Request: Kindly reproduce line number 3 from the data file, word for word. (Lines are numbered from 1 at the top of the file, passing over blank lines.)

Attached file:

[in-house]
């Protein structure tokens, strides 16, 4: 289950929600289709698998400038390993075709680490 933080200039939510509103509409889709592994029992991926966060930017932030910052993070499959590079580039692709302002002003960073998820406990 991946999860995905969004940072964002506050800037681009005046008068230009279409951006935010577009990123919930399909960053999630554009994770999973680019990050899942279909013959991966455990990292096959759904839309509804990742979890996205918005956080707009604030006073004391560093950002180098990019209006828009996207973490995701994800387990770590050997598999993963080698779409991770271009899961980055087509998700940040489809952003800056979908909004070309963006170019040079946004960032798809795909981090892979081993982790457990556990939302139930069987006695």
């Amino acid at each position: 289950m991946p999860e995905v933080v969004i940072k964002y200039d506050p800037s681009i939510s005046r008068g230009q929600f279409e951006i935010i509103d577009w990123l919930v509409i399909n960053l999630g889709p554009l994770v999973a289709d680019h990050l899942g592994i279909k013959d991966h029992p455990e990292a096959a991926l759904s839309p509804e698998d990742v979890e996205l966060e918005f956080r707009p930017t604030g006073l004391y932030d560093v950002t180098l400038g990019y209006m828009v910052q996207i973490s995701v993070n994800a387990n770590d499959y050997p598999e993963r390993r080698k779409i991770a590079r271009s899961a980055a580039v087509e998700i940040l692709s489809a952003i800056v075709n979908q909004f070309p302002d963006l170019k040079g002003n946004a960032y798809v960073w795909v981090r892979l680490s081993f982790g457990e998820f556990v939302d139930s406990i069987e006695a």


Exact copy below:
């Amino acid at each position: 289950m991946p999860e995905v933080v969004i940072k964002y200039d506050p800037s681009i939510s005046r008068g230009q929600f279409e951006i935010i509103d577009w990123l919930v509409i399909n960053l999630g889709p554009l994770v999973a289709d680019h990050l899942g592994i279909k013959d991966h029992p455990e990292a096959a991926l759904s839309p509804e698998d990742v979890e996205l966060e918005f956080r707009p930017t604030g006073l004391y932030d560093v950002t180098l400038g990019y209006m828009v910052q996207i973490s995701v993070n994800a387990n770590d499959y050997p598999e993963r390993r080698k779409i991770a590079r271009s899961a980055a580039v087509e998700i940040l692709s489809a952003i800056v075709n979908q909004f070309p302002d963006l170019k040079g002003n946004a960032y798809v960073w795909v981090r892979l680490s081993f982790g457990e998820f556990v939302d139930s406990i069987e006695a």